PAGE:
In the thirteenth century, Hamelin is a prosperous town. Barges of grain unload at Hamelin, and the people are busy milling, baking, brewing and trading.
The play begins with colourful action in the market square with traders selling their wares and children dancing and singing to the song “Happy Town of Hamelin.” Meanwhile, hidden in the mountains, a small village has had a disaster.Many of the mountain villagers and children have died of poverty and disease. The village elders send their son (the Pied Piper) to Hamelin to seek help.
However, all is not well in Hamelin. Where there is grain, there are mice! In response to the problem, the mayor decrees that every citizen must (by law) have a cat! For a while all is well…….until the arrival of a plague of rats! The cats cannot cope! The Pied Piper arrives and agrees to rid the town of the rats, and the mayor promises him a generous payment plus his daughter’s hand in marriage. The Piper is overjoyed because he can take his new wealth to his stricken village. He charms the rats away and they perish in the river. But, on completion of the task, the mayor refuses to keep his promises.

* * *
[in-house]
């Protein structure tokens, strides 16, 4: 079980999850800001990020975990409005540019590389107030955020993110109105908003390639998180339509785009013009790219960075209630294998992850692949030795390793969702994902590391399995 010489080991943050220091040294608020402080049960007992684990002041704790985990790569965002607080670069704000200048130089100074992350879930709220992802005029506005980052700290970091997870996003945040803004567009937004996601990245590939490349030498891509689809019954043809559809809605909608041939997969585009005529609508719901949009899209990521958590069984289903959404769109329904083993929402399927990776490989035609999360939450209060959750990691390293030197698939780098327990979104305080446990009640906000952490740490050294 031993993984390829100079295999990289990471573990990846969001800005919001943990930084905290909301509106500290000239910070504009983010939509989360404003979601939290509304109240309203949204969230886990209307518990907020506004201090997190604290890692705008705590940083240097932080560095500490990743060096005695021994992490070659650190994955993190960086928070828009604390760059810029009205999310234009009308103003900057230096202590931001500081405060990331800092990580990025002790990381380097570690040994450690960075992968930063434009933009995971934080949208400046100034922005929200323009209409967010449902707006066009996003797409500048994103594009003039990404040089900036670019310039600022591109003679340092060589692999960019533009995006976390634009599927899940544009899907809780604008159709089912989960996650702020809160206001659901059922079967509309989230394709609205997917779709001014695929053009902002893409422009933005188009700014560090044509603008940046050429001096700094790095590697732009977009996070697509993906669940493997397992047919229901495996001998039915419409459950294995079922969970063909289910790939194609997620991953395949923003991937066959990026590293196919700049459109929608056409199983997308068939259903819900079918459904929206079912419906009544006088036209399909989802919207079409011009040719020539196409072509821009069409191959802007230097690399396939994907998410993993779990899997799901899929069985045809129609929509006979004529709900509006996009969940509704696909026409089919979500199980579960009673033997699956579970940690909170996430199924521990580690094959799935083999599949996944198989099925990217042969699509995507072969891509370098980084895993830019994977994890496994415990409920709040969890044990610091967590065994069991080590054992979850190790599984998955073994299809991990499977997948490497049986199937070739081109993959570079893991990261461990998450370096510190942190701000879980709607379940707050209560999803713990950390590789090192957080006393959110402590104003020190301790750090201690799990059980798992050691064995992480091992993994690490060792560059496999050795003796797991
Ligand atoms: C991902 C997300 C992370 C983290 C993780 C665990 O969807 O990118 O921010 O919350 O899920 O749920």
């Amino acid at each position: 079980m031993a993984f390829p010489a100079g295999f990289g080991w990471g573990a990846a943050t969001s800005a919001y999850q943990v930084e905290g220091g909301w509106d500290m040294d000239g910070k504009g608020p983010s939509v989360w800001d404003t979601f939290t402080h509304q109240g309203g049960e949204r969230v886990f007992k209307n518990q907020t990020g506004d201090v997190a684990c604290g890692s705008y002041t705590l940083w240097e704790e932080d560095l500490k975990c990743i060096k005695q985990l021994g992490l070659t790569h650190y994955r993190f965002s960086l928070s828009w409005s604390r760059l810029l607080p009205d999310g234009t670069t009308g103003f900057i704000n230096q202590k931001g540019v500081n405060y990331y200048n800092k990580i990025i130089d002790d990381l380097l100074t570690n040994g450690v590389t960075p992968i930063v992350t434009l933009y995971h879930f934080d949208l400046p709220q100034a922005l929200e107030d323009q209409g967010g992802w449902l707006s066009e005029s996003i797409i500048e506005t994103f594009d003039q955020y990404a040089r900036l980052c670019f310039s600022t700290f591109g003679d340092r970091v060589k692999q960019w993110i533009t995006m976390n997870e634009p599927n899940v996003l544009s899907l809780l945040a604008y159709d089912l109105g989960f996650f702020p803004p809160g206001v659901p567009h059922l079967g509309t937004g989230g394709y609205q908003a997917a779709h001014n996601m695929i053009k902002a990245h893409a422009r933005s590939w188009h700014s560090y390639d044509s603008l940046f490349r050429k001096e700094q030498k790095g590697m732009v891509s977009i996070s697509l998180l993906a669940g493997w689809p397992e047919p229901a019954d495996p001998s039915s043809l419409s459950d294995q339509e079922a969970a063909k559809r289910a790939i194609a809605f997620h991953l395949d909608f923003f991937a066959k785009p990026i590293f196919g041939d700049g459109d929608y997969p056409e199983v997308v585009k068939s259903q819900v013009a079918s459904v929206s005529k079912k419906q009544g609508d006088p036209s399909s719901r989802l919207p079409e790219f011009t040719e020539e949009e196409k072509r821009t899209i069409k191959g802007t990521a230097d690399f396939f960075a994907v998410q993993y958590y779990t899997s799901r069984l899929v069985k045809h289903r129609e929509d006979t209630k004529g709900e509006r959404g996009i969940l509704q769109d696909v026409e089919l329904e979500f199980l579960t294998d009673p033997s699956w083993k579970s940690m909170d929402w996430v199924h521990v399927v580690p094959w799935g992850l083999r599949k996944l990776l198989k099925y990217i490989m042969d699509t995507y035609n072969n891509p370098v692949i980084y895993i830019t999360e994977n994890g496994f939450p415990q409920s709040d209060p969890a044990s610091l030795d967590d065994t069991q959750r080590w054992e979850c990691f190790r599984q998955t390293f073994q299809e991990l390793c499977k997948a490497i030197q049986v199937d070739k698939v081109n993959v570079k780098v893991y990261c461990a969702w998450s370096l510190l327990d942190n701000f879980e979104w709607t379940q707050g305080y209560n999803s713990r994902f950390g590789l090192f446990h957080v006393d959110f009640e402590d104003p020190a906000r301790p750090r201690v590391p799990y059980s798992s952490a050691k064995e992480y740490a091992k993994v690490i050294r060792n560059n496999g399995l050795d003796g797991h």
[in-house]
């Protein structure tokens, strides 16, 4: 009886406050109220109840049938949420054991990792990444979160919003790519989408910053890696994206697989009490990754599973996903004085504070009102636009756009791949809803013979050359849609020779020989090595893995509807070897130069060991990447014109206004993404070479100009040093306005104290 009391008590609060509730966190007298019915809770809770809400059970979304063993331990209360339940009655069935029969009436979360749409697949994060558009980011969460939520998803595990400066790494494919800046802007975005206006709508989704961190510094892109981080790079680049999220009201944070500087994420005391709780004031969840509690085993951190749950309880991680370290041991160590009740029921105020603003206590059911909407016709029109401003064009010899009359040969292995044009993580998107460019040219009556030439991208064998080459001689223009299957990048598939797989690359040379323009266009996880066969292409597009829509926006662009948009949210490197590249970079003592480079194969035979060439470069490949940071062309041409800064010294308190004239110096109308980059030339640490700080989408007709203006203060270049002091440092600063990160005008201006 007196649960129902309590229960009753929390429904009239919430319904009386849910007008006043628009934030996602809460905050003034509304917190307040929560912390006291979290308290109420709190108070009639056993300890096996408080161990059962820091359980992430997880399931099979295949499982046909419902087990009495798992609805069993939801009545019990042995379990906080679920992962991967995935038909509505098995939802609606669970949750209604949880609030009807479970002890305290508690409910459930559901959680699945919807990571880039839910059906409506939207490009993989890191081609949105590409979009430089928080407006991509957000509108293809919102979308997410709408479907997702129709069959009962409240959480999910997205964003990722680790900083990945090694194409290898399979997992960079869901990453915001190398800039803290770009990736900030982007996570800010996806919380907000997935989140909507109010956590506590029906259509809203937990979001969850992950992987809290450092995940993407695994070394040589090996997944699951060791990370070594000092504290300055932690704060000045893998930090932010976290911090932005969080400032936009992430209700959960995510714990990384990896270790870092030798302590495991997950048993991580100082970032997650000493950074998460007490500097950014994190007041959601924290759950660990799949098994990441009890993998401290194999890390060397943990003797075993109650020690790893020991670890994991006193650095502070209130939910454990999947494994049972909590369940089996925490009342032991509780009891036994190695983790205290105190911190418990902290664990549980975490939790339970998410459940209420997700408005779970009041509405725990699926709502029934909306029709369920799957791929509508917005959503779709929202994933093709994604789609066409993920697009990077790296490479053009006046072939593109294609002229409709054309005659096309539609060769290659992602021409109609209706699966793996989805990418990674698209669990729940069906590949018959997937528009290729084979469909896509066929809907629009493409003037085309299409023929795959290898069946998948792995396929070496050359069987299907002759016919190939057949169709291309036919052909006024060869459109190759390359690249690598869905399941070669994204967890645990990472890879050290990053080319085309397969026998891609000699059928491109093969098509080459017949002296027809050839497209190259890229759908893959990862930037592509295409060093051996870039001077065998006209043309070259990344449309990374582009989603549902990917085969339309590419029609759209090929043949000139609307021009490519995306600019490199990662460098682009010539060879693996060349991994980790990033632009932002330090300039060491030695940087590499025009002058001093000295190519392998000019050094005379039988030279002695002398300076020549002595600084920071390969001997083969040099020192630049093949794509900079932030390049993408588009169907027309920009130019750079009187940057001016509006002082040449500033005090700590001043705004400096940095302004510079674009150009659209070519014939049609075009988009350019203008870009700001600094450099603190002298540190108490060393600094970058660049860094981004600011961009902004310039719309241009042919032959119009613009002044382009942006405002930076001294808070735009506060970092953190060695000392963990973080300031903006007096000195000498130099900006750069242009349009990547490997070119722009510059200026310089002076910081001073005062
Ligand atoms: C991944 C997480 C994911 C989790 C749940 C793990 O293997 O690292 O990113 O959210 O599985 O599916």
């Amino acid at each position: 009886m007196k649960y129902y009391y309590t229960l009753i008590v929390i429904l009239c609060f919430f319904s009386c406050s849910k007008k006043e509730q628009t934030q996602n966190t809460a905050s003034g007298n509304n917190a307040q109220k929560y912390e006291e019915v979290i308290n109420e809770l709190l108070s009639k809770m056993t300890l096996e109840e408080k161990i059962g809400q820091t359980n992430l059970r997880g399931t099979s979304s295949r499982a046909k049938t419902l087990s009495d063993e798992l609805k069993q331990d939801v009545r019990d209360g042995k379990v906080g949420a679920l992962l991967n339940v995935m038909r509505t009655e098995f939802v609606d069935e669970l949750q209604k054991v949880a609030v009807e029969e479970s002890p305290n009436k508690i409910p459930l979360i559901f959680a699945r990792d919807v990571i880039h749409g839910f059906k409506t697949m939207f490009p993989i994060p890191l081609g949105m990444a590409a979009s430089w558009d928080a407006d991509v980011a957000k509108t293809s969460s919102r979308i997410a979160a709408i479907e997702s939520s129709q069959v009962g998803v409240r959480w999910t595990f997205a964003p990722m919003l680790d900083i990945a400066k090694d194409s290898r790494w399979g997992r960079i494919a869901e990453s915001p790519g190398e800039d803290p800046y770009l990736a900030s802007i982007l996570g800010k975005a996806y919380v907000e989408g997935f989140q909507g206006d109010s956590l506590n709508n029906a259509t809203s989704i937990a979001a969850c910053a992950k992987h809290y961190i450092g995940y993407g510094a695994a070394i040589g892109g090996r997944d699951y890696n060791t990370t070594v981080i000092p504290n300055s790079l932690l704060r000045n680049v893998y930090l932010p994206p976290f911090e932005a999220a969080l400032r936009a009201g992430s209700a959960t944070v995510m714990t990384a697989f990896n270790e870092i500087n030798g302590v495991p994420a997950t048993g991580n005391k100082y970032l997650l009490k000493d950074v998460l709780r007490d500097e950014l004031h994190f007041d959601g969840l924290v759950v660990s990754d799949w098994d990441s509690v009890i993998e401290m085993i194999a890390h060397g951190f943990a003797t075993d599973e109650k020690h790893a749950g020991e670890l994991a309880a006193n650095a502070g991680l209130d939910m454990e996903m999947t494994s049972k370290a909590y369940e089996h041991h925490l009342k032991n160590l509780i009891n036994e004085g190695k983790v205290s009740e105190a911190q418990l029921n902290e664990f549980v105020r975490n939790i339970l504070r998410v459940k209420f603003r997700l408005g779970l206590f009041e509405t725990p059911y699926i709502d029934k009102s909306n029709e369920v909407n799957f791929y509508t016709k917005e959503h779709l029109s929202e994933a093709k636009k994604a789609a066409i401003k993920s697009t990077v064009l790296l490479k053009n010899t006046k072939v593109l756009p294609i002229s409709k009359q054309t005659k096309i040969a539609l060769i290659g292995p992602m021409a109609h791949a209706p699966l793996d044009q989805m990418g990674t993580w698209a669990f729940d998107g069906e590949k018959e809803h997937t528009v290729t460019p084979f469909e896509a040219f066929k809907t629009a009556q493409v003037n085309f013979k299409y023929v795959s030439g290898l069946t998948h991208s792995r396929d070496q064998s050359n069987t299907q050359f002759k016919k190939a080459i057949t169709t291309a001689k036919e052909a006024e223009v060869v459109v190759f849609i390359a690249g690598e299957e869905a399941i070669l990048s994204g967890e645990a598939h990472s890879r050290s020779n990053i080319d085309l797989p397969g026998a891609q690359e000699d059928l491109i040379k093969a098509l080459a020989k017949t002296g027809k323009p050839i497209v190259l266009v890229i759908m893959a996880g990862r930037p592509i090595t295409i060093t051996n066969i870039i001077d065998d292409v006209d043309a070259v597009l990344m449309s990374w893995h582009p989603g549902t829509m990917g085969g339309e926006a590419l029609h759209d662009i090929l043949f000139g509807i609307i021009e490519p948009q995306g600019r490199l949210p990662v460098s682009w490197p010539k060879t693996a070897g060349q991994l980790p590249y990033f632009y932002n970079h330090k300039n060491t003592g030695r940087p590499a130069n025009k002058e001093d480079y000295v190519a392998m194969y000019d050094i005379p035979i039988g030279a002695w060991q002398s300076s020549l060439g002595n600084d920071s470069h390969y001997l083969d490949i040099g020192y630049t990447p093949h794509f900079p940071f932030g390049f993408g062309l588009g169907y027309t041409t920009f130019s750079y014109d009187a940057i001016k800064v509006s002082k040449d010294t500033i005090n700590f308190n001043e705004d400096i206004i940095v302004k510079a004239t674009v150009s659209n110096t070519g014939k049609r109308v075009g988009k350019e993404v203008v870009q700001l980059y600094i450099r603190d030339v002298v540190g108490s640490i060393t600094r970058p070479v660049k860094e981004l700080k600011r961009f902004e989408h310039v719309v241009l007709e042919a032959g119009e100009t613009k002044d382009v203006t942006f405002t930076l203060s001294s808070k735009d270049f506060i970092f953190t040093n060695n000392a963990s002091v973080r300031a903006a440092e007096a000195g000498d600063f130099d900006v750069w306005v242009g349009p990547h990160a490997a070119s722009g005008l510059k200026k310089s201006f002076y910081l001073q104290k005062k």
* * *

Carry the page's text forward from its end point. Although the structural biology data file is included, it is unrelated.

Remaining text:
In a rage, the Piper charms away the children of Hamelin to a better place in the mountains where people always keep their promises. Hamelin becomes a sad lonely place.
Two alternative endings are supplied. The play can end on the traditional tragic note….OR you will probably choose the happier ending where the problems are all resolved, the Piper is paid and a magnificent wedding ends the show!
Just Call Me "The Pied Piper"